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Parody of myself in the classroom

August 27, 2010

Hi there, so this class is called Introduction to Literature. Wow. What does this mean. I mean, Literature? What is literature? Does anyone here know? I don’t really know. Is it Faulkner? Is it Winnie the Pooh? Is it Charlie Brown’s Christmas? And what about Gilgamesh? Why is this stuff literature and the stuff you read not? Or is it? Or should it be? Do you read anything at all? How can I introduce literature to you? Not that this is my job. It is your job to introduce it to yourselves. Because actually I can’t teach you anything. You have to teach yourselves things. Have you ever heard of Dewey? No? Well, that’s ok, because this is a literature class. But you should know who Dewey is. Actually, you should probably feel badly that you don’t know who he is. You guys could look a little more excited about this class. I mean in Ramallah, the kids would be psyched to be here. (Blank faces). Do you know where Ramallah is? Do you know what Ramallah is? (polite silence). Do you know what the Middle East is? How many of you follow the events in the Middle East? Or the world? So what happened in Chile today? Have you heard about these miners? You are very quiet. Does this mean that you do not follow the news at all? What newspapers do you read? Do you listen to the news? No. No. Of course you watch the news — you may as well not bother. But if you insist on watching it, do you know what channels to watch? Oh wait, of course this is a literature class. So, who here has read any literature? Actually before you answer that, do you know where the word literature comes from? How many of you have taken Latin? Well, that’s ok. I will teach it to you. It comes from the Latin, littera, letters, or words. But really letters. So literature means the alphabet? Ha. Ha. That was kind of funny. Why aren’t you laughing? Did you think this class was about the alphabet? Well, actually that would be a great class, wouldn’t it. How many of you know the history of the alphabet? Like where it came from? Have you heard of the Phoenecians? No, I have no idea how to spell them. It is all transliterated from the Aramaic anyways. Oh, do you know what Aramaic is? Here, I will write that on the board. Isn’t this fun? Isn’t this great? Look how much you are learning. Just on the first day.

16 Comments leave one →
  1. Beth permalink
    August 27, 2010 8:46 am

    Love:)!

  2. August 27, 2010 8:54 am

    Thank you. I am so sick of myself!

  3. Emily permalink
    August 27, 2010 9:03 am

    Just had a flashback to 1991- amazing.

  4. August 27, 2010 9:11 am

    So nice to hear from you, Em. Was it as long ago as that?

  5. Norrie permalink
    August 27, 2010 9:30 am

    Please tell me you will introduce them to Grendel!! “Anhaga Anhaga Anhaga”!! Can’t think of a better Annie Sullivan for your Helen Keller’s….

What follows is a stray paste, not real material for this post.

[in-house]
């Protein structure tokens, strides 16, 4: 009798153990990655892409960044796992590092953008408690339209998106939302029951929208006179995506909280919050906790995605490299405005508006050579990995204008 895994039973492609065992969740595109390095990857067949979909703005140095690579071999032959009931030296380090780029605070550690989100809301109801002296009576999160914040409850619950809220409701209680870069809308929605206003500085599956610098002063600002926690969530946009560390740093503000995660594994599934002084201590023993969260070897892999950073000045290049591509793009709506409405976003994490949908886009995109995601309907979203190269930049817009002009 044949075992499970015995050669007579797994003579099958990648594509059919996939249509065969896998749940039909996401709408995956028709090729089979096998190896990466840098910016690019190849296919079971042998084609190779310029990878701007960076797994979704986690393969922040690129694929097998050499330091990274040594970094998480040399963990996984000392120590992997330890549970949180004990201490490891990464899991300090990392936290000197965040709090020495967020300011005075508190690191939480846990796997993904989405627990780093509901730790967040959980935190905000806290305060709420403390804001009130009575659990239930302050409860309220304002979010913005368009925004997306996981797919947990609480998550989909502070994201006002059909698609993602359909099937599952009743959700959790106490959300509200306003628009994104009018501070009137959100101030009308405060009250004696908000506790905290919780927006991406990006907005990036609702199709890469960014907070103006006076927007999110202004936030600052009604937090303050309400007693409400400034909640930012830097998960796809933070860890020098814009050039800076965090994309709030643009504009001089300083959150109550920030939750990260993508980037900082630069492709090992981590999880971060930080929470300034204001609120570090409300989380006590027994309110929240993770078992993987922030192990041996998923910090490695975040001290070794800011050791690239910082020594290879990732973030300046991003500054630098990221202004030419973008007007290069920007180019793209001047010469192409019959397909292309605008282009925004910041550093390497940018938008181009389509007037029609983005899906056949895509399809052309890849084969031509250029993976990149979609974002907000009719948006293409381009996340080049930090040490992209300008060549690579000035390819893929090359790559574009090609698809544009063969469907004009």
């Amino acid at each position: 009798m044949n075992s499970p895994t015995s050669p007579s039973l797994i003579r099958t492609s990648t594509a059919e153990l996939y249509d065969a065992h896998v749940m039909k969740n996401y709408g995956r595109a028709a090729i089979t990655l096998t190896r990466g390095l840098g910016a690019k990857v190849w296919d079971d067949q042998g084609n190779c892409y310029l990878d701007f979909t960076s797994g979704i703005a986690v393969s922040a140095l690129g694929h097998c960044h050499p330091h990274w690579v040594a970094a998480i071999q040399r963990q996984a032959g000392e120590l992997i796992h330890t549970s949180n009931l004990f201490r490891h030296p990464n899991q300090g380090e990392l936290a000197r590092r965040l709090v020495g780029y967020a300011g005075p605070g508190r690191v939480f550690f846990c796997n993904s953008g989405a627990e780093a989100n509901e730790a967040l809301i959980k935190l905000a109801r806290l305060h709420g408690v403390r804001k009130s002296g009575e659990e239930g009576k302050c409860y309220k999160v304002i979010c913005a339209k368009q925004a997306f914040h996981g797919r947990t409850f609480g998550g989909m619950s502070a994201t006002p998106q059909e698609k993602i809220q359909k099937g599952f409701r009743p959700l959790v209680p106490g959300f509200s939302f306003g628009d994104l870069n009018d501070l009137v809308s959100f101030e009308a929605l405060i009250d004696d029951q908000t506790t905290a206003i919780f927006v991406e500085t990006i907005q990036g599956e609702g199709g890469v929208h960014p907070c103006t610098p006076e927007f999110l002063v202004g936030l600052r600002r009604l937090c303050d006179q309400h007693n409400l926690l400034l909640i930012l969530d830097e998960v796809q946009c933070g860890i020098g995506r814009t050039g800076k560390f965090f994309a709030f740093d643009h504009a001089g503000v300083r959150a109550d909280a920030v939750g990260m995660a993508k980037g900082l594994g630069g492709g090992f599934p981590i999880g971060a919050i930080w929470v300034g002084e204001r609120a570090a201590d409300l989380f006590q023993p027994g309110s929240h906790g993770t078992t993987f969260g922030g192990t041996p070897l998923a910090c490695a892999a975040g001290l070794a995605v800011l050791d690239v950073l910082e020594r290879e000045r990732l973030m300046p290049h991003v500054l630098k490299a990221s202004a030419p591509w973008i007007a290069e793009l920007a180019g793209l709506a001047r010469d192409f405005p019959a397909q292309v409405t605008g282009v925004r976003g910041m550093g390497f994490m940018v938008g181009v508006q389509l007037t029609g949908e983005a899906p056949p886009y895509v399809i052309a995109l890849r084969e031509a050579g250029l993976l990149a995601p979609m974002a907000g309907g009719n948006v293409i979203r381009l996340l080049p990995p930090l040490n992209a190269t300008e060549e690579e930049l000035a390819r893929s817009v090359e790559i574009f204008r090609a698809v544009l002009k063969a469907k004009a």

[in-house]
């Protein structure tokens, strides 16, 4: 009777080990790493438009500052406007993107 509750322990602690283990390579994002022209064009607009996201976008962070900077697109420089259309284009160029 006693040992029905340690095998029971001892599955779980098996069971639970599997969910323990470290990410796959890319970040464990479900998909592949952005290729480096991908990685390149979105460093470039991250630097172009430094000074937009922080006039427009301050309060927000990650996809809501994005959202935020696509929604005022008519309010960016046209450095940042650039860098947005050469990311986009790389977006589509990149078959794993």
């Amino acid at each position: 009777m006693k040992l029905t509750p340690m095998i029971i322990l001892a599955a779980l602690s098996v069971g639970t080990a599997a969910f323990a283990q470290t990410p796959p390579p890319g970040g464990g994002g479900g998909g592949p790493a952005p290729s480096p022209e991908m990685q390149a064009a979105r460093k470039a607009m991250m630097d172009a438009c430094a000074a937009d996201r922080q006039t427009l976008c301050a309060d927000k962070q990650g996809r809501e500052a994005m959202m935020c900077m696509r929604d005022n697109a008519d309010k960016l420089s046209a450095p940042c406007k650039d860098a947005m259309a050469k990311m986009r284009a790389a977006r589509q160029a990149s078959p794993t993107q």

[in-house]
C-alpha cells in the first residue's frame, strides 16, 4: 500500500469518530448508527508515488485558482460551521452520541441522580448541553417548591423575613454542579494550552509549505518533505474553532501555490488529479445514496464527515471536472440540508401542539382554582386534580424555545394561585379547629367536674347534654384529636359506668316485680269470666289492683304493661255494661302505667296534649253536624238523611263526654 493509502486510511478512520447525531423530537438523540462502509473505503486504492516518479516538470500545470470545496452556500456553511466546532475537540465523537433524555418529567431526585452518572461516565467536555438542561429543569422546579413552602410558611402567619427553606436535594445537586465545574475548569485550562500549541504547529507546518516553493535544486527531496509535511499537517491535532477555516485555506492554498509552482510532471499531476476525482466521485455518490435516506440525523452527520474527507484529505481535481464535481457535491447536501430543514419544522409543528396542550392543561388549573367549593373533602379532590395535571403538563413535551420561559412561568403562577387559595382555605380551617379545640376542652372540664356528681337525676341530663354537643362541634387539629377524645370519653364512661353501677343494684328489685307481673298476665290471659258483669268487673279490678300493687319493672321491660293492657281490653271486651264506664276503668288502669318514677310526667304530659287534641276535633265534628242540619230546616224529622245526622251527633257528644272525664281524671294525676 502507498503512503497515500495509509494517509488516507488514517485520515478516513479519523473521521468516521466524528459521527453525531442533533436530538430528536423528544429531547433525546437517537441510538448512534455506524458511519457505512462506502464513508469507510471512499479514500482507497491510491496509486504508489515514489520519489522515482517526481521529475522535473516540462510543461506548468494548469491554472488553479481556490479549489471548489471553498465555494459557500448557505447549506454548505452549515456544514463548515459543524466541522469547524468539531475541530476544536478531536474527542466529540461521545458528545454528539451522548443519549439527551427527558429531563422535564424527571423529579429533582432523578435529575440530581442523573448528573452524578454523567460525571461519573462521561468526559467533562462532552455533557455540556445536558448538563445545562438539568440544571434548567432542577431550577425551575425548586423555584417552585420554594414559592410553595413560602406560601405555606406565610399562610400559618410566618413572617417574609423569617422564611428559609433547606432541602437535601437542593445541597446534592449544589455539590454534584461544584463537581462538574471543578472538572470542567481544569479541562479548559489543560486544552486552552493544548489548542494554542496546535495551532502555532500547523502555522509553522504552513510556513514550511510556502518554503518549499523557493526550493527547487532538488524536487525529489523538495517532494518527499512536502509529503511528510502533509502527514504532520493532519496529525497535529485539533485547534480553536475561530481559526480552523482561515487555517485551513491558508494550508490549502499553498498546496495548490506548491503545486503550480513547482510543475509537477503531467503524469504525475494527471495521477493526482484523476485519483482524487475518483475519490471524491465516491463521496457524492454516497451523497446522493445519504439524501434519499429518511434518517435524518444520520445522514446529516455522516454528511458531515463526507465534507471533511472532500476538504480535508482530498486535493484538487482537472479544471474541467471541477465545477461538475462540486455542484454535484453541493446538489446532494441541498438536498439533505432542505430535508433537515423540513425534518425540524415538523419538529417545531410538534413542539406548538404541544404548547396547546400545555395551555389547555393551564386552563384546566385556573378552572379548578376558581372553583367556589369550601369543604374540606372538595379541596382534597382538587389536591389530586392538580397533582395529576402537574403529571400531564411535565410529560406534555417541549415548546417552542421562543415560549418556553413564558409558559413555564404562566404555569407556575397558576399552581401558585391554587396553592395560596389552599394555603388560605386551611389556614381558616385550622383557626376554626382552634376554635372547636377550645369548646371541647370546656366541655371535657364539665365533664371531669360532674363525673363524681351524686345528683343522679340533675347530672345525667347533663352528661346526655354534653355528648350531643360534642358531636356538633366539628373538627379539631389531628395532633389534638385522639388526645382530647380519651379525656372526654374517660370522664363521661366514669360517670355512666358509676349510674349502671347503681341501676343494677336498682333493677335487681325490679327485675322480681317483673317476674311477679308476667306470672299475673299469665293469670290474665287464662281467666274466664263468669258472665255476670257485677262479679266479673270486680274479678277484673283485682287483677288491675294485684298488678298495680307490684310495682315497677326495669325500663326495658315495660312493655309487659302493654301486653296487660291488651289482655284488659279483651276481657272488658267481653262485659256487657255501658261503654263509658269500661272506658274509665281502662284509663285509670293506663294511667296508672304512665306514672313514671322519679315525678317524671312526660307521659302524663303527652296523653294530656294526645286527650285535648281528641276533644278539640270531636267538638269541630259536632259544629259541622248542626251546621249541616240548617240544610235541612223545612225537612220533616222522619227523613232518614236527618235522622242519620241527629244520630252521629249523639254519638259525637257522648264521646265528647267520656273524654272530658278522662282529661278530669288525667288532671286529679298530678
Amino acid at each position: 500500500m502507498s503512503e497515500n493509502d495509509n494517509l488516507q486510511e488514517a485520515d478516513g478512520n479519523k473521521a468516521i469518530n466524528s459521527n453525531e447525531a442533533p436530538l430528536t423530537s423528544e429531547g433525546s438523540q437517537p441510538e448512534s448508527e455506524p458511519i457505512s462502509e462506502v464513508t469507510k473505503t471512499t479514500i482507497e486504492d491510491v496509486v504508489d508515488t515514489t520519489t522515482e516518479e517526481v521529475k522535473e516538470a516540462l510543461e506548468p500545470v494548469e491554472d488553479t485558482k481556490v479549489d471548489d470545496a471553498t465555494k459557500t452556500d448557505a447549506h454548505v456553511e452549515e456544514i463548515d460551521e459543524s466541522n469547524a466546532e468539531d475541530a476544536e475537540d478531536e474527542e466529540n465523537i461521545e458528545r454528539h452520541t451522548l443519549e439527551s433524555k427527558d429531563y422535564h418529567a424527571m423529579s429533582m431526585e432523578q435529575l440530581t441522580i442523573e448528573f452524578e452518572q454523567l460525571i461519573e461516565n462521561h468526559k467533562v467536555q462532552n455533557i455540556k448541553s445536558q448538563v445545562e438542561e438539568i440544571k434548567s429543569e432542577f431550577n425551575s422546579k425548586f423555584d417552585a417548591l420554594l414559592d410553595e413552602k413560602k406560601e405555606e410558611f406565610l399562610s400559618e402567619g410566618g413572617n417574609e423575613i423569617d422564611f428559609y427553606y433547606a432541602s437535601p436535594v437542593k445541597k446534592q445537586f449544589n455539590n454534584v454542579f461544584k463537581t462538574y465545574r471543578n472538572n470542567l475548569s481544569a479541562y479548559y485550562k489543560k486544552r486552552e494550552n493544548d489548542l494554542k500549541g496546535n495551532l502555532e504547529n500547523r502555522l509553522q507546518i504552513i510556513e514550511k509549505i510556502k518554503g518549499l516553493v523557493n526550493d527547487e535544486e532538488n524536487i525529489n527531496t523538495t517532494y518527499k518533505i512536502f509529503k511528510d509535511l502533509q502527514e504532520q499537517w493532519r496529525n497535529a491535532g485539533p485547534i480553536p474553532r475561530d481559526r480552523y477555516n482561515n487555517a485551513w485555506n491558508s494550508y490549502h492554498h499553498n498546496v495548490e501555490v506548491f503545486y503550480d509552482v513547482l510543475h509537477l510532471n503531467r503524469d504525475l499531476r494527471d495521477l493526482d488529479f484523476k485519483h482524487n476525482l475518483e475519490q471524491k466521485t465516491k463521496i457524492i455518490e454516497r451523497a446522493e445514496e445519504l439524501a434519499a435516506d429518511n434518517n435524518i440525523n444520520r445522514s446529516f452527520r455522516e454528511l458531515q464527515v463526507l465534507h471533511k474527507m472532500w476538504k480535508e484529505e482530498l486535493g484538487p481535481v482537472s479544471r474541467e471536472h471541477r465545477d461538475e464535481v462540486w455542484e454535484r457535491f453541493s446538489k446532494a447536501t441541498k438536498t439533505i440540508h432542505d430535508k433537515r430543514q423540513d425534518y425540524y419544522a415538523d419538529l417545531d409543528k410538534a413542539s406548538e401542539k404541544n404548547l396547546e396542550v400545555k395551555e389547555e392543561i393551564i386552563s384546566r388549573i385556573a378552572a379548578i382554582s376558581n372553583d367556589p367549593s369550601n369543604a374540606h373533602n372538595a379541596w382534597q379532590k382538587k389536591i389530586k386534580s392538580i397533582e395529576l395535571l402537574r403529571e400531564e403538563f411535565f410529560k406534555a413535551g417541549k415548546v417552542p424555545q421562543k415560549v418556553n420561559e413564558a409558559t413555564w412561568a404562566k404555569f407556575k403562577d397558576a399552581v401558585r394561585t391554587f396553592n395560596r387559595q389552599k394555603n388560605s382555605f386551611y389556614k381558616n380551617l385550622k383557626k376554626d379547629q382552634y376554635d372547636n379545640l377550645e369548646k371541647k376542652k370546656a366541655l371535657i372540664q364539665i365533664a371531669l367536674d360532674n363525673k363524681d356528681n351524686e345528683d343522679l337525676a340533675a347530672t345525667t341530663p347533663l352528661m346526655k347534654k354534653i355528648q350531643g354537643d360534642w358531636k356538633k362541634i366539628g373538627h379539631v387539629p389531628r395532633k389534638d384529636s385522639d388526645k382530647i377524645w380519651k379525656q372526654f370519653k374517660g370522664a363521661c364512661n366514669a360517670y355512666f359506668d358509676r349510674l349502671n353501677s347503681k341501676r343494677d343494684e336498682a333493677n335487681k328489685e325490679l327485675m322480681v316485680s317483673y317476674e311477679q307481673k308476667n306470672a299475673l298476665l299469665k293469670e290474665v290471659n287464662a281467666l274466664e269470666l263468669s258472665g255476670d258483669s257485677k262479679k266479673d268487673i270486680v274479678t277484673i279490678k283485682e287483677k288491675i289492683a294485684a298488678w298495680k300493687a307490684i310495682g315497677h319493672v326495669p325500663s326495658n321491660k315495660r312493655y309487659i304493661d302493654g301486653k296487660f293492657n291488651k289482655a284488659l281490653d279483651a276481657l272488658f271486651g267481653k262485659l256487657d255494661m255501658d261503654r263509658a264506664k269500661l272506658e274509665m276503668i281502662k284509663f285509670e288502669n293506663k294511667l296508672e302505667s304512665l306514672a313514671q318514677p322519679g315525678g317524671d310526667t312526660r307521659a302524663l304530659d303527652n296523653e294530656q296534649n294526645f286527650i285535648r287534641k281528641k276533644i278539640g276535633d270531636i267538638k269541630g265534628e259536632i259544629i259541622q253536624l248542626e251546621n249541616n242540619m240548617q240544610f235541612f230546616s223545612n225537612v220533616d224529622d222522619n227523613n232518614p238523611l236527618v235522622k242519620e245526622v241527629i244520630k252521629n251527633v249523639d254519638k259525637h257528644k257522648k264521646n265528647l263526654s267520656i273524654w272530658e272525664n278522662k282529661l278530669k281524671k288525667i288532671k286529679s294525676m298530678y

6. August 27, 2010 9:35 am

    Norrie!! I forgot that I used to say Anhaga at everyone. So absurd. But I love that you remember —

  7. Sadie/Sarah J permalink
    August 27, 2010 10:59 am

    Love it – I still remember my impression of you your first day in what, 1986? All wild hair and serious passion. And I remember the test you gave us after studying Macbeth all that fall, giving us random quotes and we had to cite the scene and the speaker, and we all aced the test because we knew Macbeth inside and out. I was 15! Thank goodness I had you and Jim in high school, because I learned nothing at art school.

  8. August 27, 2010 11:10 am

    This post reminds of a W. S. Merwin poem: “Questions to Tourists in a Pineapple Field.” I’ve even taught it as literature.

  9. Heather permalink
    August 27, 2010 11:27 am

    I was just thinking to myself this morning how much I missed Charlotte, and my middle school English teacher Penny, and my old college lit prof Caroline, and here you had to go and reinforce that. 😛

    I’m taking EN101 (went back to college, FINALLY!) this term and it’s not nearly as interesting.

  10. August 27, 2010 1:49 pm

    This is so great to hear. I am gearing up to teach Macbeth again to these poor intro to lit students. This gives me courage to grill them, too!

  11. Alyssa Criscuolo permalink
    August 27, 2010 9:14 pm

    Charlotte,
    Should I still say Professor Gordon? I took two classes with you about four years ago. You recently came to mind when I found myself in a heated debate about the Mormon creation story so I decided to look you up. This post brought back a lot of memories because it is EXACTLY how you teach your classes. I learned so much from you and I hope you’re well!

    Alyssa Criscuolo

    p.s. No worries if you don’t remember me, I slyly disappeared from Endicott College, never to be seen again.

  12. Ruth permalink
    August 28, 2010 11:24 am

    As ever, I do so wish I could take a course from/with you. Best for a new season!

  13. Liz permalink
    September 6, 2010 10:07 am

    Loved this! We think this is the opening of your new best seller on teaching, “College Year” (a la Tracy Kidder but MUCH funnier )

  14. September 12, 2010 5:54 am

    Very nice to hear from you. Where are you now? Thank you for saying you learned something!

  15. September 12, 2010 5:54 am

    Thanks, liz. That might be kind of a dull book. But I am glad this was funny.

  16. Alyssa Criscuolo permalink
    September 13, 2010 8:15 am

    I’m at Harvard studying economics. Finally back in school after a long break!

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